ByJohn Spartan Nguyen, writer at
John "Spartan" Nguyen is the editor-in-chief of
John Spartan Nguyen

1) Before Star Wars there was Flash Gordon

Back in the 1970’s, a young filmmaker named George Lucas initially wanted to create a film based on the 1930’s serials Flash Gordon. He asked Italian film producer Dino De Laurentiis for the rights to make a film based on Flash Gordon. Instead, De Laurentiis denied Lucas’ request and from there he began to create his own space epic — a project that would eventually become Star Wars.

After the success of Star Wars, De Laurentiis knew it was time to create a Flash Gordon film (primarily so he can coattail off the success of Star Wars).

Fun fact: Max Von Sydow who played Emperor Ming (see above) in De Laurentiis’ Flash Gordon has been cast in Star Wars: Episode VII.

2) Star Wars is heavily influenced by legendary Japanese filmmaker Akira Kurosawa

Along with Flash Gordon, George Lucas was highly influenced by Akira Kurosawa’s samurai films. Most notable of these films is The Hidden Fortress, which tells the story of a general and a princess fighting their way home through enemy lines with the help of a pair of bumbling peasants. Anyone who has watched The Hidden Fortress will recognize the similarities between the two bumbling peasants and our favorite droids, R2-D2 and C-3PO.

When talking about The Hidden Fortress, Lucas said, “I remember the one thing that really struck me about The Hidden Fortress, the one thing I was really intrigued by, was the fact that the story was told from the two lowest characters. I decided that would be a nice way to tell the Star Wars story. Take the two lowliest characters, as Kurosawa did, and tell the story from their point of view. Which, in the Star Wars case is the two droids, and that was the strongest influence.” He continues, “The fact that there was a princess trying to get through enemy lines was more of a coincidence than anything else. In my film, the princess is more of a stand-and-fight kind of princess. In the beginning, in one of the first drafts, I did have a little bit more of her and a Jedi, an older Jedi, trying to escape, but then it evolved into the story of Luke.”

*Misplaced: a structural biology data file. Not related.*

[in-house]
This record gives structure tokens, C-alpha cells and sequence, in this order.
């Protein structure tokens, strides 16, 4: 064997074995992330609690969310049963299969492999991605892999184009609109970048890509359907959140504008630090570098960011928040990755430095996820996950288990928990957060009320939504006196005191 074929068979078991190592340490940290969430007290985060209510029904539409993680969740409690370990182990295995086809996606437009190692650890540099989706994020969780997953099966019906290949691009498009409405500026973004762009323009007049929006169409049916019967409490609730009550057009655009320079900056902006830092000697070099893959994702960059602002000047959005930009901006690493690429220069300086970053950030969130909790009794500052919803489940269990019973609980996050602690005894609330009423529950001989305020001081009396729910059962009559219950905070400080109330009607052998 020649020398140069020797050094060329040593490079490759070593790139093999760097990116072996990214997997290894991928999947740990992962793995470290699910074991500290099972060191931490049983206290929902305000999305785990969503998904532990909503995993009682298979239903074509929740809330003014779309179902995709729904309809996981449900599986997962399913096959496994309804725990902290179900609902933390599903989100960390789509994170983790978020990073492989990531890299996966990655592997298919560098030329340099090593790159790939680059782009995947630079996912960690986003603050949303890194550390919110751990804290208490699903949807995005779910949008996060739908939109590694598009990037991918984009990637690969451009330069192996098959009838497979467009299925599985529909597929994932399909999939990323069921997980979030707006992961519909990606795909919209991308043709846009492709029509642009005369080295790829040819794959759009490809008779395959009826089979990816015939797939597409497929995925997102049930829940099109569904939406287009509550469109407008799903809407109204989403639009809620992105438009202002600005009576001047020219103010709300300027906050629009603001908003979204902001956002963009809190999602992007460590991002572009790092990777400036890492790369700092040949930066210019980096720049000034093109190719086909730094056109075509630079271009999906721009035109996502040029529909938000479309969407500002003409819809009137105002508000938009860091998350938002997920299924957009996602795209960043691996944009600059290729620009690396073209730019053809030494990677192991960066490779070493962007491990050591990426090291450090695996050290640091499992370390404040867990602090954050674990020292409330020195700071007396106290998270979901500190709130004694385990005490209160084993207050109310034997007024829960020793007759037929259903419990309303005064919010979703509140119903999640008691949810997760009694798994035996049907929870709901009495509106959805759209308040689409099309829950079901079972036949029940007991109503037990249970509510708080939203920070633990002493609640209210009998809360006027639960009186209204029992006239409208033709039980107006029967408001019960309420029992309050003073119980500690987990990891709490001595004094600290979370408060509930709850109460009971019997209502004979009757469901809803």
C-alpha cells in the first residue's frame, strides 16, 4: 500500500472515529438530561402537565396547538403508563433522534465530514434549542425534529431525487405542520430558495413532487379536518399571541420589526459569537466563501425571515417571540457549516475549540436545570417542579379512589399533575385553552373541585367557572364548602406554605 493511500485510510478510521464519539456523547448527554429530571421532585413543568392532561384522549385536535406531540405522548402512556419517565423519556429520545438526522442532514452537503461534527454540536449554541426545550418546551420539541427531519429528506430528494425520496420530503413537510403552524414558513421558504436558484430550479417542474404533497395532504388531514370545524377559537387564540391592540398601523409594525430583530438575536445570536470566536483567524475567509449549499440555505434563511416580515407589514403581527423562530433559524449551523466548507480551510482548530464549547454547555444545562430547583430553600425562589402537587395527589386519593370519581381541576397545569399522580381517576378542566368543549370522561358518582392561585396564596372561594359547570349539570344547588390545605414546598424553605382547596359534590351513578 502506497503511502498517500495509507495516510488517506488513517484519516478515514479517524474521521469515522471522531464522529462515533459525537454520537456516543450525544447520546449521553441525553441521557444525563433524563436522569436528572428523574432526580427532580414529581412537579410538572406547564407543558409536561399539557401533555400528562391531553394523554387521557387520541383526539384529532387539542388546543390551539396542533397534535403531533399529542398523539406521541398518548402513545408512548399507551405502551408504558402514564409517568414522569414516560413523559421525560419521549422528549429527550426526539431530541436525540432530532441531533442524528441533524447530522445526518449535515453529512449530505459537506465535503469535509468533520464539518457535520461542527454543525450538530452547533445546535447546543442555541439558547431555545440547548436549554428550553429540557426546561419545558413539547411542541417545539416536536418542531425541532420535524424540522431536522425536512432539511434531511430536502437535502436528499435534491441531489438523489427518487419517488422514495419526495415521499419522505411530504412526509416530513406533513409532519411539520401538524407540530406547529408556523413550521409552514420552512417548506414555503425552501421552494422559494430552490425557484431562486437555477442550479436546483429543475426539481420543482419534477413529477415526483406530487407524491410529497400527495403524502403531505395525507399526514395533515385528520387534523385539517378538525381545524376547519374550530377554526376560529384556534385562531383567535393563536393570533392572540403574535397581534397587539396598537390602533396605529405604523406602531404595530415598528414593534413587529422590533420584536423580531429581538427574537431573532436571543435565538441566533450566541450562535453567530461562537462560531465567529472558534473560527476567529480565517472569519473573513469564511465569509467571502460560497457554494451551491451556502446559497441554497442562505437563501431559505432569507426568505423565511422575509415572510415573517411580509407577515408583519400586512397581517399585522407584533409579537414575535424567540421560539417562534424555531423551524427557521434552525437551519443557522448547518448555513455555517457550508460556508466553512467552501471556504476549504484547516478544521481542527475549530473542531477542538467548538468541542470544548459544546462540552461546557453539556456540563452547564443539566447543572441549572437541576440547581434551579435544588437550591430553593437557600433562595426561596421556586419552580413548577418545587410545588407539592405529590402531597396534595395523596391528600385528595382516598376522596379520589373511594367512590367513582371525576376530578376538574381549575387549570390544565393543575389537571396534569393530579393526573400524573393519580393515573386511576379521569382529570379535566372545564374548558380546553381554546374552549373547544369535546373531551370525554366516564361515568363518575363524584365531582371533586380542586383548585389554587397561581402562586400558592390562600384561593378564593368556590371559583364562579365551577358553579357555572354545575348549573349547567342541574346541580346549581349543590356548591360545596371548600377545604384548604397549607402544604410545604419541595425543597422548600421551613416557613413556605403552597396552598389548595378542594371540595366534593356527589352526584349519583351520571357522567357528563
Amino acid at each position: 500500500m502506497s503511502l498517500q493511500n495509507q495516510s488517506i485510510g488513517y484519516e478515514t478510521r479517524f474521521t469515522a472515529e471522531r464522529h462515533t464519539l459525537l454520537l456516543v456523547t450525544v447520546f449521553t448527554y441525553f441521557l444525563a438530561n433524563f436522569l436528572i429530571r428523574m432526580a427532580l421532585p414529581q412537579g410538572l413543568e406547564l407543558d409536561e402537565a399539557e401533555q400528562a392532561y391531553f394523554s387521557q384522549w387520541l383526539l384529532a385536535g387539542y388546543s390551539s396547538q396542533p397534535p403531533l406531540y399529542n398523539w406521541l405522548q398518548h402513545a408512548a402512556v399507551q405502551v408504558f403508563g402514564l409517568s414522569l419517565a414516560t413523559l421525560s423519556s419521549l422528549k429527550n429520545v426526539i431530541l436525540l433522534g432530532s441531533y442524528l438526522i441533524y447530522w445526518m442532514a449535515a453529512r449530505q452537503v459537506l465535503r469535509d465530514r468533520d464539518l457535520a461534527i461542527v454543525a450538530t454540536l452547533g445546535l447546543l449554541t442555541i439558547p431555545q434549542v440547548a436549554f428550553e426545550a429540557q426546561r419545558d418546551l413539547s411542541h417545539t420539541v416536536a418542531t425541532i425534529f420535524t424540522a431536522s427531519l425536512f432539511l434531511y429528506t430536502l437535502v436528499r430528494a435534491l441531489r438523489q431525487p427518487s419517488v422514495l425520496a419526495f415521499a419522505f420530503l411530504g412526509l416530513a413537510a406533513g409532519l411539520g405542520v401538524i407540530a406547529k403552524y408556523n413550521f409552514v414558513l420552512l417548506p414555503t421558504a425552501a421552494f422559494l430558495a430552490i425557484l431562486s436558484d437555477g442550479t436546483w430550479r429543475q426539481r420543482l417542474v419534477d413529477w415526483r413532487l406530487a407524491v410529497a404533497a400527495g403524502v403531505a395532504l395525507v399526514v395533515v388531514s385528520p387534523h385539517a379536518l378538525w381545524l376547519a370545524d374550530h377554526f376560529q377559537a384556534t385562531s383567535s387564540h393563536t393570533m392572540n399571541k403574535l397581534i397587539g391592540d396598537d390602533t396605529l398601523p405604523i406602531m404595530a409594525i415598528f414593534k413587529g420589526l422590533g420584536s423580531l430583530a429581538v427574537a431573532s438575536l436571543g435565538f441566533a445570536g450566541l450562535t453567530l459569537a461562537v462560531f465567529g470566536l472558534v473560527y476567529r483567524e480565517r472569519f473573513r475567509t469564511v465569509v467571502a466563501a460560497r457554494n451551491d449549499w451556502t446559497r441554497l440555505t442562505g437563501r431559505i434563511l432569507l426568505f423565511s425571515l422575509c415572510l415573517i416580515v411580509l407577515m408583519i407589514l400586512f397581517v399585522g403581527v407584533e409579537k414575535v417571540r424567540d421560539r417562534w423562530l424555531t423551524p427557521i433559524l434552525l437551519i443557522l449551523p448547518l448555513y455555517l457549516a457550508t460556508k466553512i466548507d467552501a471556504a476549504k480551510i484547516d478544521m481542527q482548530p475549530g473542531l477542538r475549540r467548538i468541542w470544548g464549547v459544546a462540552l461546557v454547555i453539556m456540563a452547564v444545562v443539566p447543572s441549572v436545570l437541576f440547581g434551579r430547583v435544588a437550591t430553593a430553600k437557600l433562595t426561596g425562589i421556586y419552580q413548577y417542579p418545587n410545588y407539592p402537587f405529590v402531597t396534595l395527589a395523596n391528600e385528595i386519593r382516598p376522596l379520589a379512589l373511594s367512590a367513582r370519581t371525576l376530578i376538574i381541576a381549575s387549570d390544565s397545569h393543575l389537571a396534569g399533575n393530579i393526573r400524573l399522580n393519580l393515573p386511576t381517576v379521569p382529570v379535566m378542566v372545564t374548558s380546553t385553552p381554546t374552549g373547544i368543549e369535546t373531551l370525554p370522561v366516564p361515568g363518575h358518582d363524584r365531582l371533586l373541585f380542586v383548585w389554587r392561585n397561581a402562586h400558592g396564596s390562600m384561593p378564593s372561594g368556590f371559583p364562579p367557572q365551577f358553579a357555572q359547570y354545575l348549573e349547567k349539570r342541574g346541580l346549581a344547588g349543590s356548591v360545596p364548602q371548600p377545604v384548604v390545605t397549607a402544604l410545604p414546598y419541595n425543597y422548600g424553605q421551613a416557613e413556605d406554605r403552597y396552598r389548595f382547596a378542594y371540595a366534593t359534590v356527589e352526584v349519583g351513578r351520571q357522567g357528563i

In addition, many of the filmmaking techniques from Kurosawa’s Seven Samurai are found in the Star Wars films as well. Seven Samurai makes heavy use of the transitional wipes that have long been associated with every scene change in the Star Wars saga.

3) Darth Vader, in some form or another, has been played by six different actors

Believe it or not, it’s true! Throughout all six Star Wars films, six different actors have portrayed the Sith Lord in one way or another. In the prequels, Jake Lloyd and Hayden Christensen played Anakin in his younger years. In the original trilogy, David Prowse and stuntman Bob Anderson donned the Darth Vader suit, James Earl Jones provided his booming voice, and lastly Sebastian Shaw was the unmasked Vader in Return of the Jedi.

4) Anthony Daniels (C-3PO) and Kenny Baker (R2-D2) never really liked each other

Despite being the only two actors to appear in all six Star Wars films and having an unbreakable friendship, it has been well-documented that both Anthony Daniels and Kenny Baker never really got along. In a 2009 interview, Baker said that he originally thought it was just him that Daniels didn’t like but instead “he doesn’t get along with anyone.” Also, at one point Baker said he once approached Daniels about touring as their characters to make money, but Daniels responded by saying “I don’t do many of these conventions—go away little man.” Baker said, “He really degraded me and made me feel small.”

5) Captain America: The First Avenger and The Rocketeer director Joe Johnston created Boba Fett

Before putting Steve Rogers and the Rocketeer on the big screen, director Joe Johnston was a visual effects art director for Lucasfilm. He has worked on the original trilogy and Raiders of the Lost Ark, but the one creation that he most known for is the bounty hunter, Boba Fett.

Sure, legendary artist Ralph McQuarrie had some input into the designs of the Mandalorian bounty hunter, but it was Johnston who was responsible for the look of Fett’s armor. You can take a look at some of Johnston’s concept designs here.

Via Nerd Reactor


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